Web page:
The chilly blast that sent temperatures tumbling on Saturday was a reminder that the near-record warmth the Berkshires enjoyed last week was the last bounty of early fall.
Thursday’s high of 76, followed by Friday’s 71, were both 20 degrees above normal. But the cold front that pushed through ushered in a much more typical final week of October, since the average range is now 34 to 54, and we’ll be a bit below that in the days ahead.
With what’s left of fall foliage blowing away hour by hour (falling leaves sound much like light rain, don’t they?), the week leading up to a subdued Halloween this Saturday will feel more like mid-November.
There’s even a slight chance of overnight snow showers later this week, though the National Weather Service team in Albany acknowledged on Sunday that it’s a “low-confidence forecast” five days in advance.
Semi-heated, semi-enclosed outdoor dining will be put to the test this week, with Monday marked by very light, occasional showers. “Cool and damp conditions with clouds and rain will make for a rather dreary day,” government forecaster Joe Villani acknowledged, with highs expected to hold below 50.
More of the same is likely for Tuesday, though with rain chances vanishing and a few breaks of sun possible.
The rest of the week offers a complex outlook with high uncertainty as there’s a chance of leftover moisture from the remains of Tropical Storm Zeta, churning in the Gulf of Mexico Sunday afternoon, teaming up with a storm out of the Southwest.
A successful hookup of these two systems just might yield the season’s first flakes late Wednesday night, transitioning into a good shot of beneficial rain Thursday into Friday.
The Halloween forecast on Saturday is for cool and dry, but trick-or-treating is strongly discouraged, with various socially-distant activities planned instead.
With most of the county remaining in the National Drought Monitor’s “abnormally dry” category, little relief from the precipitation shortfall is expected.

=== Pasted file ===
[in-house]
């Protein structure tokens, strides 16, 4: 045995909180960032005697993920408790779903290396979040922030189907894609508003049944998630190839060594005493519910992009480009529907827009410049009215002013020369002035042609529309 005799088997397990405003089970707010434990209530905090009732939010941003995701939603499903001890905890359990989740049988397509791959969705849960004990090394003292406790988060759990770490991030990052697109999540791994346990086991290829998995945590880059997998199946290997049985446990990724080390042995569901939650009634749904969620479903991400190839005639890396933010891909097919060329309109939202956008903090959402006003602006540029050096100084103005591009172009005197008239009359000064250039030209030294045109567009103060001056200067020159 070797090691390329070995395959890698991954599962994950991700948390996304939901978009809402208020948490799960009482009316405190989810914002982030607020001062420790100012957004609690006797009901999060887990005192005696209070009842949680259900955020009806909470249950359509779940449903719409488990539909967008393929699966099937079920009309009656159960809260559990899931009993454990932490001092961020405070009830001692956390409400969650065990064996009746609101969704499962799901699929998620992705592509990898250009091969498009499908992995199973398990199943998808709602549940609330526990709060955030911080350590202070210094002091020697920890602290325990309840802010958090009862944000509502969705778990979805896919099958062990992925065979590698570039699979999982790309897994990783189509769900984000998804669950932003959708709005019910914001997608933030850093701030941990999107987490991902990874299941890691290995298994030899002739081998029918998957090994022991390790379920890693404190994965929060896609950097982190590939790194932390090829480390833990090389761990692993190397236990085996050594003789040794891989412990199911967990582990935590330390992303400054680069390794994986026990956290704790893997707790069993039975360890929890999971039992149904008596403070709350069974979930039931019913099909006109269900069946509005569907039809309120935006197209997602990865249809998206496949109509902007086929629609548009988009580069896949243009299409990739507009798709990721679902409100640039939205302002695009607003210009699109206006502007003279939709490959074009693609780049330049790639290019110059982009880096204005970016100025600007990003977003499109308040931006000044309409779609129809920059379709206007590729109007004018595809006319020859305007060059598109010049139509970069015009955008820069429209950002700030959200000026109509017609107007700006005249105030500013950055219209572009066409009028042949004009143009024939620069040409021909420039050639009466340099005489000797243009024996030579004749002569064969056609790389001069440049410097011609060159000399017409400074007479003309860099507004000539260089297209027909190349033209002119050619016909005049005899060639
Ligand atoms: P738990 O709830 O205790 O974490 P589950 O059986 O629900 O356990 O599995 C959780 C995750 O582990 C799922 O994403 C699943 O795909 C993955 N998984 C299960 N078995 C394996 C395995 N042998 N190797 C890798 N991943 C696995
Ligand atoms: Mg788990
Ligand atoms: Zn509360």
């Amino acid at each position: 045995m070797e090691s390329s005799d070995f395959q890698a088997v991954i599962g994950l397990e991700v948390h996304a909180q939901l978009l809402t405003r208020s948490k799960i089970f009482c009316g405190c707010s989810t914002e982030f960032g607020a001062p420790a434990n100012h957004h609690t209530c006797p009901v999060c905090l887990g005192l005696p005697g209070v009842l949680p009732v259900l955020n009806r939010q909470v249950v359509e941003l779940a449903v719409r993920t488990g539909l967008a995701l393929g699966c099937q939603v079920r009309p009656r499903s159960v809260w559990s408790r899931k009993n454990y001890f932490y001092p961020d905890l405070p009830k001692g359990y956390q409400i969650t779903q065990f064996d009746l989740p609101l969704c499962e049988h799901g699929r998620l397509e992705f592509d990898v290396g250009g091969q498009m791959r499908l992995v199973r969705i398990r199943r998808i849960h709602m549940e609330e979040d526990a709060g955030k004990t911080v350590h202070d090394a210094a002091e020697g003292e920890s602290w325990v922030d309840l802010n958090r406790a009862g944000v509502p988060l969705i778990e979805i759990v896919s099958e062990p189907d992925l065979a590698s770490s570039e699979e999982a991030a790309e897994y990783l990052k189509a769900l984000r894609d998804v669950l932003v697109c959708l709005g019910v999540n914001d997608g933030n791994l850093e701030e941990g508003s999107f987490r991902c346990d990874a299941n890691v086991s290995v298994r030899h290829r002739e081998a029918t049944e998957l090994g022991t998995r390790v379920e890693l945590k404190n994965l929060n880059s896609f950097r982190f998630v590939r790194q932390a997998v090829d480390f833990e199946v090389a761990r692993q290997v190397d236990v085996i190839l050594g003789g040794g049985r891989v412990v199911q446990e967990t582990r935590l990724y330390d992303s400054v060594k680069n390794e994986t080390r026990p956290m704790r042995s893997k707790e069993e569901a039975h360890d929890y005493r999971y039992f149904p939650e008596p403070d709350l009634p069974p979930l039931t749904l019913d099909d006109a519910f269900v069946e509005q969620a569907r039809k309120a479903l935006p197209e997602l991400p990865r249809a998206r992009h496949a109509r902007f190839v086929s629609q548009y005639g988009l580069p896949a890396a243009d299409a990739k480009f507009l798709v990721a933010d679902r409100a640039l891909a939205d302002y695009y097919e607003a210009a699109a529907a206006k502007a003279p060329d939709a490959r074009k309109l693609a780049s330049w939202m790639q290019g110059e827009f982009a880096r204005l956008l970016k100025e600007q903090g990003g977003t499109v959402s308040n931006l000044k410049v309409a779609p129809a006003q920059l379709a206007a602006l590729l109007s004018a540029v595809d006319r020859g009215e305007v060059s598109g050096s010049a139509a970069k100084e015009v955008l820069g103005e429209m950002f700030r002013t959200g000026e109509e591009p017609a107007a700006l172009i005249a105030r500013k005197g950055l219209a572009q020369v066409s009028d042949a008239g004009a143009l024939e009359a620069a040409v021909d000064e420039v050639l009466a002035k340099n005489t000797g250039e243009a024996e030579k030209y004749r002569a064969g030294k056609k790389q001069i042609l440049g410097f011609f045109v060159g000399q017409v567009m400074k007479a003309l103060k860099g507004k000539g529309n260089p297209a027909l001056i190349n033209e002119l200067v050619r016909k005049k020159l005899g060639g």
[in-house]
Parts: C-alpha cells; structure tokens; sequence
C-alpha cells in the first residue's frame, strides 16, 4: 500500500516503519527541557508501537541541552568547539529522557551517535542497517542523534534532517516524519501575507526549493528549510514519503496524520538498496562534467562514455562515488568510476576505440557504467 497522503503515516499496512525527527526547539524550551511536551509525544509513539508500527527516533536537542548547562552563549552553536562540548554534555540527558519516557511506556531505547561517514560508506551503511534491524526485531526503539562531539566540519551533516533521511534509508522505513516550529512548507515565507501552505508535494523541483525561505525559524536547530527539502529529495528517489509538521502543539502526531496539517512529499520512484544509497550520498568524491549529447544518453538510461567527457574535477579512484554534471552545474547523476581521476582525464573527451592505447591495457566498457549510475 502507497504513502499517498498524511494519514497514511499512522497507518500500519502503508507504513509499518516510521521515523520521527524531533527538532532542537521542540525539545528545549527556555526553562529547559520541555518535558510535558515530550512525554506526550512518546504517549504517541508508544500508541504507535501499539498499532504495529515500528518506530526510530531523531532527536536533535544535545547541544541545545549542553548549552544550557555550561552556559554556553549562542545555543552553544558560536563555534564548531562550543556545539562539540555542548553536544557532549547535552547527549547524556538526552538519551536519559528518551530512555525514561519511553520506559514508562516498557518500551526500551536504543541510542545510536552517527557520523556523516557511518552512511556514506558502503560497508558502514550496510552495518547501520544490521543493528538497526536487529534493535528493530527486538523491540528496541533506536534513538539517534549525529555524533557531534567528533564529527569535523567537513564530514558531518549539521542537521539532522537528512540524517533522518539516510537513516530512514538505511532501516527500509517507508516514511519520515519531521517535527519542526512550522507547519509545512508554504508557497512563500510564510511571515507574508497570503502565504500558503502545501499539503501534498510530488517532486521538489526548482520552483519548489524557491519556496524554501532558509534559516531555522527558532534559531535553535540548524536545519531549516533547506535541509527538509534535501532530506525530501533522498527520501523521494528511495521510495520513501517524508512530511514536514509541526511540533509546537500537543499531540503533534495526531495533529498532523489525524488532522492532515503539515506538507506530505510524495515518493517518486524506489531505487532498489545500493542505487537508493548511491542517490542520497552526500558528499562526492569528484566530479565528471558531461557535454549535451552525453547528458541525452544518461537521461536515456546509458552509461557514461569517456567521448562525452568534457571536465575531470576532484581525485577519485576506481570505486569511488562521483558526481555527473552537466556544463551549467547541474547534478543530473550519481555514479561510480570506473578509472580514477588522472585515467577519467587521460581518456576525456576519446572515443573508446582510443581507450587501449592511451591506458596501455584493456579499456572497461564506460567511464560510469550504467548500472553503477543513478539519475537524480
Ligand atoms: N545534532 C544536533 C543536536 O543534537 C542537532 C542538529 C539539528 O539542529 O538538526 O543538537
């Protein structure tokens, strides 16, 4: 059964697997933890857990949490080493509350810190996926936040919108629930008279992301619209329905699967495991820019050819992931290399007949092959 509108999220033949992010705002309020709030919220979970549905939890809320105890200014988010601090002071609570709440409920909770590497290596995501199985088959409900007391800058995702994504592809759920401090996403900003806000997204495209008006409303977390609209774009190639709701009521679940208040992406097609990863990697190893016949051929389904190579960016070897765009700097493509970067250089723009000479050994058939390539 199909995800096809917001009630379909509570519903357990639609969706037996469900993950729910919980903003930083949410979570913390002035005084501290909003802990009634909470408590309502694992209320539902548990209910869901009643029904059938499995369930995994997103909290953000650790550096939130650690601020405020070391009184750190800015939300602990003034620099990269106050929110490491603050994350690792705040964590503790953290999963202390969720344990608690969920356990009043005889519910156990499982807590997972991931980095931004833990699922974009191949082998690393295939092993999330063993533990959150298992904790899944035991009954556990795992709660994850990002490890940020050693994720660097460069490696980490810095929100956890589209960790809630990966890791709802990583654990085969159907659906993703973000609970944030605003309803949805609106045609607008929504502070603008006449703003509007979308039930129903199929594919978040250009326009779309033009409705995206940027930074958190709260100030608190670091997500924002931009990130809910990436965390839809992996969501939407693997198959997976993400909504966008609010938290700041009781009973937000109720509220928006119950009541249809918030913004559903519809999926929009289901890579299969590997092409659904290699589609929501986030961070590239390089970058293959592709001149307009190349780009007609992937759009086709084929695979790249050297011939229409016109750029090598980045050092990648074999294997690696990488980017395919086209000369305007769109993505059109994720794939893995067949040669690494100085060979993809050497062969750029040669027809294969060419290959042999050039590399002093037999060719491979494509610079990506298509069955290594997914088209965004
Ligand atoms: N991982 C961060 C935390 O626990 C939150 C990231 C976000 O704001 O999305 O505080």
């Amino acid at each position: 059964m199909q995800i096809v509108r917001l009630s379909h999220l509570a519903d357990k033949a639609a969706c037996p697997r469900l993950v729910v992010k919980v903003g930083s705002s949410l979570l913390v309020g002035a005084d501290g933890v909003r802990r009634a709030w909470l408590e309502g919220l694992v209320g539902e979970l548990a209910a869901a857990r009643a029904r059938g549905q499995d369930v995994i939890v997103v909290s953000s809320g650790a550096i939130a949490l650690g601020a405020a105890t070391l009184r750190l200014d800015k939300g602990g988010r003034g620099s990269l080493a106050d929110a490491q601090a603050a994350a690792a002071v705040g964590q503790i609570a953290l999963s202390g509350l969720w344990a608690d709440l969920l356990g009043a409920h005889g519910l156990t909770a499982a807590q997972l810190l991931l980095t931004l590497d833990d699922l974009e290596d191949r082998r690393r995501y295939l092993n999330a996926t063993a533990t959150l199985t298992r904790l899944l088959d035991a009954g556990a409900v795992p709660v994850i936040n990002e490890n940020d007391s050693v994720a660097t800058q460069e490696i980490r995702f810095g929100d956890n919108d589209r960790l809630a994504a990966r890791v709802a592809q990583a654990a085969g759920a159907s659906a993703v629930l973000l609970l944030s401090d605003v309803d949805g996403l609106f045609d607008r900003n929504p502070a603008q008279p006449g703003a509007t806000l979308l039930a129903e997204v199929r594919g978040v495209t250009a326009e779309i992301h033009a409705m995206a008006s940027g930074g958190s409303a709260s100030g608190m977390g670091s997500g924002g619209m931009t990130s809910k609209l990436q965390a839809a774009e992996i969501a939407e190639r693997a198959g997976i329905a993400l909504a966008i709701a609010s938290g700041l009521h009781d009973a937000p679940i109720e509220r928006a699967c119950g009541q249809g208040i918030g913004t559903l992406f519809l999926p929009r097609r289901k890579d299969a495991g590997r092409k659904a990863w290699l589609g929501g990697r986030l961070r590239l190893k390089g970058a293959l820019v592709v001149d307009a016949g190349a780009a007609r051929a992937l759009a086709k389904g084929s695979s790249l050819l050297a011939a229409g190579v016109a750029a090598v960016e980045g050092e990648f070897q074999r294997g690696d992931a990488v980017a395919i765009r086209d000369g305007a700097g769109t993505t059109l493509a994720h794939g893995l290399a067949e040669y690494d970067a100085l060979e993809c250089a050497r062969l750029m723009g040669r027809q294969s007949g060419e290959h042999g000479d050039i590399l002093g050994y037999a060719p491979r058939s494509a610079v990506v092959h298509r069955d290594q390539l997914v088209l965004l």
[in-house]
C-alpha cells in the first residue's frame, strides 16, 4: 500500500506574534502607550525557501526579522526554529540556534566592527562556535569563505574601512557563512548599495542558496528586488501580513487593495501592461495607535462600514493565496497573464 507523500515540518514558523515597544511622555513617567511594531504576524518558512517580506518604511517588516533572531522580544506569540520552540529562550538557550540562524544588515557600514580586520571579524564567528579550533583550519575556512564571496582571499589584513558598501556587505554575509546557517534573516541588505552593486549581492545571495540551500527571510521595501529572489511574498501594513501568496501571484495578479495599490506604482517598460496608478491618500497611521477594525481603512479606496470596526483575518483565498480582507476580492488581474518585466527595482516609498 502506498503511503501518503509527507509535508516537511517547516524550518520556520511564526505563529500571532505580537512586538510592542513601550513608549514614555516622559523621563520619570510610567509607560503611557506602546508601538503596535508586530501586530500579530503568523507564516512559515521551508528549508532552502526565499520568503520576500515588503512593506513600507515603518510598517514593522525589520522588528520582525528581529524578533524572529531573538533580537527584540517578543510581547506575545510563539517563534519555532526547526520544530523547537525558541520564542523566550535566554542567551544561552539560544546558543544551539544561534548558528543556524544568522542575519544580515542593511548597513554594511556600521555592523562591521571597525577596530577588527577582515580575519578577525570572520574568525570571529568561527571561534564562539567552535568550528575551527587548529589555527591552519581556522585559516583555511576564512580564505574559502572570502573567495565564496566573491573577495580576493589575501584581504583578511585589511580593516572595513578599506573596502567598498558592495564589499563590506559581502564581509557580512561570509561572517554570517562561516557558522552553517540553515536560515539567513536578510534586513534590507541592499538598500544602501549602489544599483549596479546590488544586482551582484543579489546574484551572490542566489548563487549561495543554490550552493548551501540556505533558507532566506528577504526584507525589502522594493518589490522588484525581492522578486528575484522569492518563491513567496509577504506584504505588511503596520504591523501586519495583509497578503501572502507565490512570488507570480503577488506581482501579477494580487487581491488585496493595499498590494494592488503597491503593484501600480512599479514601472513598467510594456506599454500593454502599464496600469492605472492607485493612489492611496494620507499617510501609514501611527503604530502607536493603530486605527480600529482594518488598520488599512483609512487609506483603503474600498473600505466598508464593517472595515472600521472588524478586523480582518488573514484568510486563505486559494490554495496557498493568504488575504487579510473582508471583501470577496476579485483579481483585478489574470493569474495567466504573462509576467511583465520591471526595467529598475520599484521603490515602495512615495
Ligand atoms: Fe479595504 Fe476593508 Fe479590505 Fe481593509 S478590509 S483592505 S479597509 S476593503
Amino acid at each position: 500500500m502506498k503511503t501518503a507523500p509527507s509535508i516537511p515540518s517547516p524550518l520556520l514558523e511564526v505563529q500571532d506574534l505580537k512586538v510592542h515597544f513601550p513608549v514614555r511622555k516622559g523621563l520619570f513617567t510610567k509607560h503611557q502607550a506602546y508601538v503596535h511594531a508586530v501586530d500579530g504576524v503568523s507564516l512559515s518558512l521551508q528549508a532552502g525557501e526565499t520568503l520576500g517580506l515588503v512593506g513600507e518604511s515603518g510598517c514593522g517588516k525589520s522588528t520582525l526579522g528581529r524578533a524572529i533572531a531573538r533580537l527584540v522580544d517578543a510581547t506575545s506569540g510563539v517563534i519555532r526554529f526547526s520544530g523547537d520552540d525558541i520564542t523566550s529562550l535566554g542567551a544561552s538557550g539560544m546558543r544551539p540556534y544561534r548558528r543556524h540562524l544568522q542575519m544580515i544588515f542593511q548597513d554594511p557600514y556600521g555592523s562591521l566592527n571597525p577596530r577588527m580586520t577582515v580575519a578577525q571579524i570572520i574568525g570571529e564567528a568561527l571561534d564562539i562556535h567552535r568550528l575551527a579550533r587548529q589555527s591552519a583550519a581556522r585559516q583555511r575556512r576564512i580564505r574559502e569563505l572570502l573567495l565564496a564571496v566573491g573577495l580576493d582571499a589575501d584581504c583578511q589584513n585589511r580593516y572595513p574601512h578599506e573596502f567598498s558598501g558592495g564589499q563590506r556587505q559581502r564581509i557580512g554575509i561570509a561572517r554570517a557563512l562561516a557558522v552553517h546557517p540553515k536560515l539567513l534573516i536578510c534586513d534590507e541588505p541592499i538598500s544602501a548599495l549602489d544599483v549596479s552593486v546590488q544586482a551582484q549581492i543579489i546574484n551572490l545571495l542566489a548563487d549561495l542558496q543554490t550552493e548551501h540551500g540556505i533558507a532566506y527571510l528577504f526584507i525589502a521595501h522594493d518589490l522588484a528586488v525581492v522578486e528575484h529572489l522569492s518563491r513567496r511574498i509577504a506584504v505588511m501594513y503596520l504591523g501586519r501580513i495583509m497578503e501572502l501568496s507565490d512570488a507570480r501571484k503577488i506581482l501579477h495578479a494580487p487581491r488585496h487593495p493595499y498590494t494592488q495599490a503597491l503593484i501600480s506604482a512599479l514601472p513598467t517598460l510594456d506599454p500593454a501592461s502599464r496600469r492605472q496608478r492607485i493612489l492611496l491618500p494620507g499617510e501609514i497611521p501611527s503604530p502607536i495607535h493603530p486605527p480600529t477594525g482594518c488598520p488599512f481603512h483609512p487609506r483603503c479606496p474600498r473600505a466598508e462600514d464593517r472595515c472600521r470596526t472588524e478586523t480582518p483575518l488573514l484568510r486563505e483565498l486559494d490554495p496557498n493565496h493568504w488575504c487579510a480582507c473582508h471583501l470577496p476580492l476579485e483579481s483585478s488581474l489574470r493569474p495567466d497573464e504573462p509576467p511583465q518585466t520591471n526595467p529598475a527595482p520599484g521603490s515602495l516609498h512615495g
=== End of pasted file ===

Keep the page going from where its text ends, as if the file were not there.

Currently, the Berkshires region has seen a bit less than half of the normal rainfall for October. For the first 10 months of the year, minus one week, we’re at roughly 75 percent of normal rain and snowmelt.
Nationally, the two Colorado wildfires named East Troublesome and Cameron Peak have charred more than 400,000 acres, but firefighters should catch a break from a major snowstorm. On Monday, that storm could drop close to a foot in metro Denver and Rocky Mountain National Park, followed by record cold temperatures over the Rockies and the Plains.
The early-season Arctic blast should send temperatures below zero Monday morning in the northern and central Rockies, with strong winds and potential blizzard conditions in some areas.
But critical to extreme fire risks caused by Santa Ana winds persist over portions of central California above Monterey Bay into the Sacramento area and points north, especially on Monday.
Winds are forecast to be strong enough to force local utility companies to shut off power for many residents due to the risk of fires caused by downed lines.
Scientists blame global warming for the historic wildfire season in California, since many of the blazes were started or worsened by dry lightning strikes fueled by extreme heat, fierce winds and persistent drought.
A lightning fire that might not have spread so quickly decades ago now leaps across the landscape of dry vegetation.
Recent research suggests that combinations of extreme heat and drought that could make forests more fire-prone are more frequent — not just in the West, but also in the Northeast and Southeast.
As Craig Allen, a research ecologist with the U.S. Geological Survey, told The New York Times, wildfires could be “coming soon to a landscape near you. Wherever you are.”